I wouldn't even give cauliflower a second glance until about 1996 when I was travelling in Portugal and stopped in at this lovely little restaurant in Lisbon that my guide book raved about. I wish I could remember the name, but it escapes me.
My meal came with a side of pickled carrots and cauliflower. At first I pushed them both to the side of my plate and chose to ignore them, but then the waiter mentioned to me that their 'bite' would compliment the other food on my plate. Not one to let down my good looking Portuguese waiter I acquiesced and decided to give them a try. He was right! The carrots were sweet and spicy at the same time and the cauliflower was spicy, tart and crisp.
Since then, I have searched for the perfect pickled cauliflower. Several of the family recipes I tried the cauliflower ended up too soft at the end of the pickling process and none of them had the spice I was looking for. I bought it in stores and at farmer's markets and all of it just didn't stand up to the pickles of Lisbon. I began to think that perhaps the pickles had never really even tasted that great and that it was the fresh Lisbon air, the handsome waiter and the freedom of travel that had made my taste buds so hard to please now. But then I stumbled across this recipe online and with one or two changes my taste buds began to dance happily around in my mouth :). They had the perfect crunch, the right bite and just enough spice to transport me back to that little restaurant in Lisbon.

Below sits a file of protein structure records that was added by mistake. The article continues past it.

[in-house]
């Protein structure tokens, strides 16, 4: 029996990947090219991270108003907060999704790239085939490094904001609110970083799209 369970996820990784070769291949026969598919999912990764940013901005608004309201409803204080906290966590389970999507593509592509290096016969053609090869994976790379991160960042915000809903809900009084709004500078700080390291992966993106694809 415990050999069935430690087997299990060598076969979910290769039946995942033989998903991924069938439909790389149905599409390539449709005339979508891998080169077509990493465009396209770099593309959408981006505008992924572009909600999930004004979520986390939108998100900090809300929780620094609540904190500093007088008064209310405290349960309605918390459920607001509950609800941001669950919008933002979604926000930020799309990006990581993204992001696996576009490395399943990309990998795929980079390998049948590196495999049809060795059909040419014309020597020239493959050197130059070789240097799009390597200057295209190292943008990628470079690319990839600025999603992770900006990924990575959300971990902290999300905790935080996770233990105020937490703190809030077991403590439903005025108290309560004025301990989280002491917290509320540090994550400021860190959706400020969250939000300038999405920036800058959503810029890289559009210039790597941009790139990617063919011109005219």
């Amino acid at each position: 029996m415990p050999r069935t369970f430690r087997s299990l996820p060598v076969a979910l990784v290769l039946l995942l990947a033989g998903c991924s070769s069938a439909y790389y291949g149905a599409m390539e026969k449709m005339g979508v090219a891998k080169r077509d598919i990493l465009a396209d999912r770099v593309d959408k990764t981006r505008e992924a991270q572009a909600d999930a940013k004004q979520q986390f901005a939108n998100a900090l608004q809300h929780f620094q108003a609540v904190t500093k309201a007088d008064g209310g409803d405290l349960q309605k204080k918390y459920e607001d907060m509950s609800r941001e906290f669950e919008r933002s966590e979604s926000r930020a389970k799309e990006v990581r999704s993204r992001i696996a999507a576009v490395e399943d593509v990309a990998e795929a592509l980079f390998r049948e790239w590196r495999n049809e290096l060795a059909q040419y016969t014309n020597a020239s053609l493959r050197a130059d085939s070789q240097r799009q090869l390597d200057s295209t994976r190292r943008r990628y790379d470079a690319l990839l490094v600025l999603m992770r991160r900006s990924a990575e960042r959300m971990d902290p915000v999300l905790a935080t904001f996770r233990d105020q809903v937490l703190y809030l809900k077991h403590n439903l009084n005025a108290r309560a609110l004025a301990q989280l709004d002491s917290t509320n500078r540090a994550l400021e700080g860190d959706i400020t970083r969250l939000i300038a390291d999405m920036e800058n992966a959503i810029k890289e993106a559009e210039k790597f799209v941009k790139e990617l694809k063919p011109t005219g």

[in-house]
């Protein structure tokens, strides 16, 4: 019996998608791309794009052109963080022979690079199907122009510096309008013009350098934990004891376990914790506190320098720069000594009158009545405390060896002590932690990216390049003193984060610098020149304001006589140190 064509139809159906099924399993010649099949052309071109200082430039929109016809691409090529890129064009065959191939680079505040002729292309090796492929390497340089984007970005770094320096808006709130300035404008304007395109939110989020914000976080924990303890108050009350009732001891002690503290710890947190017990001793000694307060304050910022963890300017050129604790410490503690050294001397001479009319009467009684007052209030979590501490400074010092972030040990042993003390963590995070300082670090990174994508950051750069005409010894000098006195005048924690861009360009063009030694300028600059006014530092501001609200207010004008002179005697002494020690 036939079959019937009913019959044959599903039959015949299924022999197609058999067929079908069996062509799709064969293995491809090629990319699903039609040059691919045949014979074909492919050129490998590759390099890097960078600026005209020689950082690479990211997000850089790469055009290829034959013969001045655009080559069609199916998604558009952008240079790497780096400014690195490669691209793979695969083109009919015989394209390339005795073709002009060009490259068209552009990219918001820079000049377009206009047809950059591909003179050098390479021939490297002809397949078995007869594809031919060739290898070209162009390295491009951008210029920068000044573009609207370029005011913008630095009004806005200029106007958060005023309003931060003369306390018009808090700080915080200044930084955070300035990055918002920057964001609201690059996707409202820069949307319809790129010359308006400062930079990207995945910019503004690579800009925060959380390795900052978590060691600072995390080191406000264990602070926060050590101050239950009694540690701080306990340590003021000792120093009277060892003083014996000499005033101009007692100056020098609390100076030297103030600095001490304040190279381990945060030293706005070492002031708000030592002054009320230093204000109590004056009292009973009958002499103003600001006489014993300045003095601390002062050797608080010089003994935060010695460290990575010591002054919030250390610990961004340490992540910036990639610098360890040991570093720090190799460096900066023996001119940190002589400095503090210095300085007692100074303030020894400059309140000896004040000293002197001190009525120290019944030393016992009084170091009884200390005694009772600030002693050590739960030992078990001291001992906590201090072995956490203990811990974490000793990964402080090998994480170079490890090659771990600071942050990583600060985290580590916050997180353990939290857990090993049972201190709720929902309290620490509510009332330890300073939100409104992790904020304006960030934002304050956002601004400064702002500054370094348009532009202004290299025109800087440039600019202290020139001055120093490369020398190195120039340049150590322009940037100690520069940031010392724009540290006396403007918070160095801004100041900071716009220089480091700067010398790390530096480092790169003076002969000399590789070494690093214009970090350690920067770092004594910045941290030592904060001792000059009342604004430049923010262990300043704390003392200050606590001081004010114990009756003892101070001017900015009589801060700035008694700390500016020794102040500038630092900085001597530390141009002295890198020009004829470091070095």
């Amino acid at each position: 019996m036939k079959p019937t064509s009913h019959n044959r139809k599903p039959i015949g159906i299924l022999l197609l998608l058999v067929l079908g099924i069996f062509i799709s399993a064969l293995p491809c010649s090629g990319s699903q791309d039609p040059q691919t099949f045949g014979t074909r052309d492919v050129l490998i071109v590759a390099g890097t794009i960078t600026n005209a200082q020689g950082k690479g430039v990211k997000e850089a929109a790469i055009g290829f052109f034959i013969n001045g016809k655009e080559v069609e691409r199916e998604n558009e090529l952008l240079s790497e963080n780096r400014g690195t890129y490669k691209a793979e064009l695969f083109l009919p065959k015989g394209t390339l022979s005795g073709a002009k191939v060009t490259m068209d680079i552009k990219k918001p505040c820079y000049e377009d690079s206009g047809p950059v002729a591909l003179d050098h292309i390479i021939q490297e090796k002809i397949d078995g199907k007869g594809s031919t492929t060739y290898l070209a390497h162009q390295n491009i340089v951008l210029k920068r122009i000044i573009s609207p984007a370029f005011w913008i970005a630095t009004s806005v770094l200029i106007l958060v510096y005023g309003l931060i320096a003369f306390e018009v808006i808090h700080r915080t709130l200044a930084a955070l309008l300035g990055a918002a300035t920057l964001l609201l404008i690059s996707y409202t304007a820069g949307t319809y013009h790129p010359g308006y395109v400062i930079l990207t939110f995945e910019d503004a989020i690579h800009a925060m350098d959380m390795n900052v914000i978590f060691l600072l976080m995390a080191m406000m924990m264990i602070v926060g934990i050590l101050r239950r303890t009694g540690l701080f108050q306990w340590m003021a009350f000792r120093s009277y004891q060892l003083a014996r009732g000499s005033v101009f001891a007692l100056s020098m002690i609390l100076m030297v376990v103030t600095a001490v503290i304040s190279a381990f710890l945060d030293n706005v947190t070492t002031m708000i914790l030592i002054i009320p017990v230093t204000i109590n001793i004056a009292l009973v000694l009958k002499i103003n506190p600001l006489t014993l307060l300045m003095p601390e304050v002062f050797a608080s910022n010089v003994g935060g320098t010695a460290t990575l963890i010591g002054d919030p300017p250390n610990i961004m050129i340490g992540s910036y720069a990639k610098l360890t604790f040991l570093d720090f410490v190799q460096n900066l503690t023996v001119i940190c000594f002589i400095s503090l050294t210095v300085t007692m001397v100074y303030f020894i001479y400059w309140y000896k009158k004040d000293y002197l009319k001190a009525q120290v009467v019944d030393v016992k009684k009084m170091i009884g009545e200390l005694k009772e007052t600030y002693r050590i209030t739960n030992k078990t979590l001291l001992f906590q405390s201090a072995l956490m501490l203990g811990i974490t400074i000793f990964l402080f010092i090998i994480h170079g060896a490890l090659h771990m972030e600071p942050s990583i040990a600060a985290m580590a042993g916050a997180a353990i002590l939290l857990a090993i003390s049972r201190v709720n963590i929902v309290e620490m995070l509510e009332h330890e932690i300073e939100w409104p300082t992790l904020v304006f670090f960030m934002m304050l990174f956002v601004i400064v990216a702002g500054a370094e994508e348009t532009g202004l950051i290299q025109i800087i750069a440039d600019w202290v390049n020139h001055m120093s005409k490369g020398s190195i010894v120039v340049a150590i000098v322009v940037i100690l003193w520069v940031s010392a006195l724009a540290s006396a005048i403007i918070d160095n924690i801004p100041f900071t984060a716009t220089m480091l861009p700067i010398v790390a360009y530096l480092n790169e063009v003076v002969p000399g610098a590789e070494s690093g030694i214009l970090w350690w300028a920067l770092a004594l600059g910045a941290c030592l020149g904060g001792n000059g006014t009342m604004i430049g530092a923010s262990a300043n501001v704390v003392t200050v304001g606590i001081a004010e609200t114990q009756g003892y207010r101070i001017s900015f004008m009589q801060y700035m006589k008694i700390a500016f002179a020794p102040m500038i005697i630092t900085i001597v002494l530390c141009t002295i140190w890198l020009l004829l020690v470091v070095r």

The small changes that I made to the above recipe are as follows:
- with the amount of water and vinegar used, I found that there was more than enough to do 2 heads of cauliflower if you packed them tightly into your 500ml jars
- instead of 4 dried chili's, I used 1 tbsp red pepper flakes per jar and toasted them with the other spices
- and because I used 500ml jars I boiled for 8 minutes and then turned off the heat and then let them sit in the water for another 5 minutes before removing
- I let them sit for at least 3 weeks before trying to let as much of the spice and flavour absorb into the cauliflower.